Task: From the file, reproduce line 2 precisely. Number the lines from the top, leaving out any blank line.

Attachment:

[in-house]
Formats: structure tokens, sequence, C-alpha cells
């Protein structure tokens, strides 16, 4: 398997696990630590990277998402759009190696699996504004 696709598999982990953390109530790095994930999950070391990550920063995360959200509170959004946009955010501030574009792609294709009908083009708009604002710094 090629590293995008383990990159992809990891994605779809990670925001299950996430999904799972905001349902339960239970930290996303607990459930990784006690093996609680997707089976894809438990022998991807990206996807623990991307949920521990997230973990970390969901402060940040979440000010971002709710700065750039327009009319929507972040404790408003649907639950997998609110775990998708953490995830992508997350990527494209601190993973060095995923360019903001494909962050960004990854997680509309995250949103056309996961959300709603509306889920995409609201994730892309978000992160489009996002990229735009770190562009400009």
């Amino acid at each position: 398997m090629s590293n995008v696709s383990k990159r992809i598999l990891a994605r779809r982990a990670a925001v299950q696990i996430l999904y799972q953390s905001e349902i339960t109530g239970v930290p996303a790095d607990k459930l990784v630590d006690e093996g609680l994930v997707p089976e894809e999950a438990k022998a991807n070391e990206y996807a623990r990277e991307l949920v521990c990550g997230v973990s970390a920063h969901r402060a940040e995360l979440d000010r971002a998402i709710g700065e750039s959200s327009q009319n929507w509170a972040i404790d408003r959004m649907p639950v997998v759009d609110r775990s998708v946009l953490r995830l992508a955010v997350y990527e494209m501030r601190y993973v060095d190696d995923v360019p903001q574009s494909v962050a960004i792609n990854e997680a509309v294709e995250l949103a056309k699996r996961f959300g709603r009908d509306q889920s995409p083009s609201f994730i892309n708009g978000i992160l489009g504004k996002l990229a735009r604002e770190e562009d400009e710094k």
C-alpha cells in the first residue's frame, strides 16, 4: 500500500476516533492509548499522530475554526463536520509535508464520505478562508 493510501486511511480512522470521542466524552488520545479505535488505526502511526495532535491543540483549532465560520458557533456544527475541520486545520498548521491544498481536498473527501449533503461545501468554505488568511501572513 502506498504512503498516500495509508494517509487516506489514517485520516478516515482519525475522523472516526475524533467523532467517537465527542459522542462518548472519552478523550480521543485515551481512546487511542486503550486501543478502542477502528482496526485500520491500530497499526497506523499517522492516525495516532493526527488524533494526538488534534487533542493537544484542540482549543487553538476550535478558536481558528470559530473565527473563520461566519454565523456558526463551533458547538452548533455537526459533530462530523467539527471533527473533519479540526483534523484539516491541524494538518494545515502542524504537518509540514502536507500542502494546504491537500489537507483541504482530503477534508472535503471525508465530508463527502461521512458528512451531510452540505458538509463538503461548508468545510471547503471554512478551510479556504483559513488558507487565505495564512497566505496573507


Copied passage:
Formats: structure tokens, sequence, C-alpha cells